6)Kudos to Ross, though, for knowing how stupid it was for Francis and Verity’s boyfriend to fight a duel.  Honestly, the male ego has been responsible for some seriously idiotic things throughout human history, and the concept of a duel has to be right up there at the top.  Women would never do anything that stupid, right?  Right?

Did you watch?  What did you think?

Poldark, Episode One: A guy with great problems and even greater hair

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Did you watch the Masterpiece series “Poldark” last night?  Based on Episode One , I can safely say I know what I’ll be doing every Sunday night at nine.  I’ll be in eighteenth-century Cornwall, watching Ross Poldark live and fight and love and learn.

This is good news indeed.  Ever since “Downton Abbey” finished for the year, I’ve been looking for another  period drama to take its place, preferably one in which people named Bates do not regularly end up accused of murder.  I believe I’ve found it.

If you missed last night’s episode, here is a quick intro: Ross Poldark is off fighting in the American War for Independence (on the wrong side, but we’ll let that pass) when he gets wounded in battle.   This has the effect of 1) giving him a rather dashing facial scar and 2) leading his family to think he is dead.  But he isn’t, and he returns home to a family dinner party at his uncle’s to a bunch of very surprised people.  No one is more surprised than Elizabeth, the girl with whom he exchanged vows of love the day before he left for war, but who is now engaged to marry his cousin Francis. Welcome home, soldier!

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Ross also finds out his father is dead, his servants have let the family home go to ruin, and he has no money.  And all this happens in the first fifteen minutes of the hour-long episode, which should let you know that this will be one roller-coaster ride of a series.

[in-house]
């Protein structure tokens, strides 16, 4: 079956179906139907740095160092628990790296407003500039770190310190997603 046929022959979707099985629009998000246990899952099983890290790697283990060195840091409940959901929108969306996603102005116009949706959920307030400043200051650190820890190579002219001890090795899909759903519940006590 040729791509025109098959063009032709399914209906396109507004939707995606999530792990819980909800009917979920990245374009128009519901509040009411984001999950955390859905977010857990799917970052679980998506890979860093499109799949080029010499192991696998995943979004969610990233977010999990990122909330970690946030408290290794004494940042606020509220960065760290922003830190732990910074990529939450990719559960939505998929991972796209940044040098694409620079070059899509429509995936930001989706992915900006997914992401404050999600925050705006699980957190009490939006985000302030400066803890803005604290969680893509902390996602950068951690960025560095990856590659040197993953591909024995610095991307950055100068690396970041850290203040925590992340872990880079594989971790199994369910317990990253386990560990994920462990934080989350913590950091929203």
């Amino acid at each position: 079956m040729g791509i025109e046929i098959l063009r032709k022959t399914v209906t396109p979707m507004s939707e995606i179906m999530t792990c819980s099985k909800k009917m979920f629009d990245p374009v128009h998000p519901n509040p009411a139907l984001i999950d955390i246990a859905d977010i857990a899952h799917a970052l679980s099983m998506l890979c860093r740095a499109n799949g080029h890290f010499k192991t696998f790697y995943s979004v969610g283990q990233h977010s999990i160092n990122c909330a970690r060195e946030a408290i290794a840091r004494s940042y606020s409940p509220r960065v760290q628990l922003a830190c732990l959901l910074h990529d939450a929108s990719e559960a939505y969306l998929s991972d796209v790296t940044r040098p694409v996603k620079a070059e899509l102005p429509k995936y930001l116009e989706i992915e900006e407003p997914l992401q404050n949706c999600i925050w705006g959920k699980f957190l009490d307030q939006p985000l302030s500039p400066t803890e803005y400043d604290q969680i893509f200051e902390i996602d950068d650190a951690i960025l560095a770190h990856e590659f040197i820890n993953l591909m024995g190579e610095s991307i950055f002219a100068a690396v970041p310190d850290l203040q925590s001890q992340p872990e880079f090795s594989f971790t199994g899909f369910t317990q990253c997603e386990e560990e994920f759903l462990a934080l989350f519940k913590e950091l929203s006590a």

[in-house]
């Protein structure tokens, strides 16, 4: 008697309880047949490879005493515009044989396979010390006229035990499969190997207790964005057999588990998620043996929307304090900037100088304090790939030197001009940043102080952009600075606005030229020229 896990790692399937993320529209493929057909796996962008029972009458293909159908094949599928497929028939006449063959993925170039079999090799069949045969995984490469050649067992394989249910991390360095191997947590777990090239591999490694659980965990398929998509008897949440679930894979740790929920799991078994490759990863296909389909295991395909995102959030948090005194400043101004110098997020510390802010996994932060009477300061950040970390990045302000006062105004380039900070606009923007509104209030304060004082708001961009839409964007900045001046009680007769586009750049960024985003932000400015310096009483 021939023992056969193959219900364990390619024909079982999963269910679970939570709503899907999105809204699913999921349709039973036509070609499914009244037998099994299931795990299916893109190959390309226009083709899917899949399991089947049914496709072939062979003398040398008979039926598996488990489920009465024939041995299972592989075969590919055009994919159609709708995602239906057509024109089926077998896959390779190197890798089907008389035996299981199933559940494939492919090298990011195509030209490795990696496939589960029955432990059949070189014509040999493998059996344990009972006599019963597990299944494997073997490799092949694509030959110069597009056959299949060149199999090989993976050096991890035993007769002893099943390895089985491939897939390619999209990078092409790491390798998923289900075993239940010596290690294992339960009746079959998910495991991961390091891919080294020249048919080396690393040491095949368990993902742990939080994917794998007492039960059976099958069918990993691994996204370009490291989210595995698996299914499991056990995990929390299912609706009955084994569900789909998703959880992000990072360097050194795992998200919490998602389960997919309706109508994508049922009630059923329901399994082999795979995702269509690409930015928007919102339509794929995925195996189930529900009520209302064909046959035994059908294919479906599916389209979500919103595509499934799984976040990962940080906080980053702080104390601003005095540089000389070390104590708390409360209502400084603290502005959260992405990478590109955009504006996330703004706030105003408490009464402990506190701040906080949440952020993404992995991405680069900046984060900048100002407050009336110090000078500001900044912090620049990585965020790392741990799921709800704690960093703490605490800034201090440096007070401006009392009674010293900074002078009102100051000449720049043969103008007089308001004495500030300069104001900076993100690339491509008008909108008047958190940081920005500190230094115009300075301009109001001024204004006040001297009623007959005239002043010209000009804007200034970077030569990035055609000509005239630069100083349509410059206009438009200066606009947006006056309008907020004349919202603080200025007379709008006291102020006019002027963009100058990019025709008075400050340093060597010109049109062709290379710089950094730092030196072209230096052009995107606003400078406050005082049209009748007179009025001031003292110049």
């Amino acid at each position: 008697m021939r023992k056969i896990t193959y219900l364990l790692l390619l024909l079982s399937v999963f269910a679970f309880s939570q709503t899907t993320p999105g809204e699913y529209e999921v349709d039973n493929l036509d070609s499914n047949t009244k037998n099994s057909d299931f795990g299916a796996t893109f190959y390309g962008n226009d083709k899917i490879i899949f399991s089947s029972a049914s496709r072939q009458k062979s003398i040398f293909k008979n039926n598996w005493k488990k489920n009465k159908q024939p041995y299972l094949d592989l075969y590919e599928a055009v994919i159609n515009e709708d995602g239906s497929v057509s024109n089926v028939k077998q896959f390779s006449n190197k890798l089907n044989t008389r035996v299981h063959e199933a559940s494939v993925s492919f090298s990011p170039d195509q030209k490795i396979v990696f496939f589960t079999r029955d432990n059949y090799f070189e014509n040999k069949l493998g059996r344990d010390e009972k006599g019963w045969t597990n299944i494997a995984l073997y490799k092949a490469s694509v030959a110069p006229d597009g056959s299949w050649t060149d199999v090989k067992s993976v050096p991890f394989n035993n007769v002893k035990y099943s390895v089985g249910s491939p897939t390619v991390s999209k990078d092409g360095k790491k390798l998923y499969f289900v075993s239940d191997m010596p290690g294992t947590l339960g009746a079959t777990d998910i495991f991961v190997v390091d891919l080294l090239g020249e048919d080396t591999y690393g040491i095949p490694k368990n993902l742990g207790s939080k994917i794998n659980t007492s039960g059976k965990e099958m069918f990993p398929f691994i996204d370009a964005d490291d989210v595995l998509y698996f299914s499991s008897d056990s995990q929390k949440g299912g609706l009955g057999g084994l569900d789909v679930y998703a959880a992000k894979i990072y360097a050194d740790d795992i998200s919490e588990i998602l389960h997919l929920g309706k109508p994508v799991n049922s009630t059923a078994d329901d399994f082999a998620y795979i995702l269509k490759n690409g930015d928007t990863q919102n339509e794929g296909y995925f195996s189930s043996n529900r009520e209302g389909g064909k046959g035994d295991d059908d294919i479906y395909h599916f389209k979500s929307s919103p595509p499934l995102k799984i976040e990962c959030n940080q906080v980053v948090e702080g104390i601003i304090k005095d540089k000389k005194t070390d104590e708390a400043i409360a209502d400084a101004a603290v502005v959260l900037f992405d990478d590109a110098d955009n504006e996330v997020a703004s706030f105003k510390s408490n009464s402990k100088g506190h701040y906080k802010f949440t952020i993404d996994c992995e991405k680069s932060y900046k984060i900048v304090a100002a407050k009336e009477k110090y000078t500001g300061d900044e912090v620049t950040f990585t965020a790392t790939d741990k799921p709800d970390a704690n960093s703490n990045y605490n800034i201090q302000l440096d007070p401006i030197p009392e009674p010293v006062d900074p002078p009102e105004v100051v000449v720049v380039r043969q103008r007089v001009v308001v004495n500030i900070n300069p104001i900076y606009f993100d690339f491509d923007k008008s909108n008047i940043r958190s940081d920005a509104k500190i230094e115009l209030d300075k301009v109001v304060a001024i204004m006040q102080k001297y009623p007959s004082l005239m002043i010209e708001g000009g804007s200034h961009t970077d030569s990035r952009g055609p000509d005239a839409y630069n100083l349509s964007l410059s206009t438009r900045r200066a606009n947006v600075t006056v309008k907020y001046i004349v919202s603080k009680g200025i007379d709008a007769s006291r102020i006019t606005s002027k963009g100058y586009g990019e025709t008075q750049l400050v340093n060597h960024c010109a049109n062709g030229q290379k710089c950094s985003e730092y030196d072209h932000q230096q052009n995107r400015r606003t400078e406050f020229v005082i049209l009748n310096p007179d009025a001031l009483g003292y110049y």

I have to admit that I knew the storyline already; the series is based on the books by Winston Graham, and so far it is adhering pretty closely to the first novel.  But the episode still had me enthralled.  The actors so far are very well-cast, in my humble opinion, and the rugged coastal scenery … oh, it’s making me put Visit Cornwall on my bucket list.  Every frame of the episode that takes place outside could be hung on a wall, it’s that gorgeous.

A few other thoughts:

*Aidan Turner (whom I had never seen before in anything) is a very good Ross.  He is the very picture of “brooding hero” (I refer you to the photos above) and he sure has a lot to brood about, seeing his girl marry his cousin.

There’s something very modern about the character of Ross.   He is a member of the landed (if impoverished) gentry, but he feels a close kinship with his poorer tenants and sees them as equal in human dignity.  I love the character because, for all his occasional outbursts of temper, he has a social conscience and is willing to risk his reputation to rescue a small dog from a fight and a teenage girl from her abusive father.  Aidan Turner thus far captures that mavericky, essentially good  side of him very well.   He is as convincing crying as he is brawling, and in the first episode Ross has ample occasion to do both.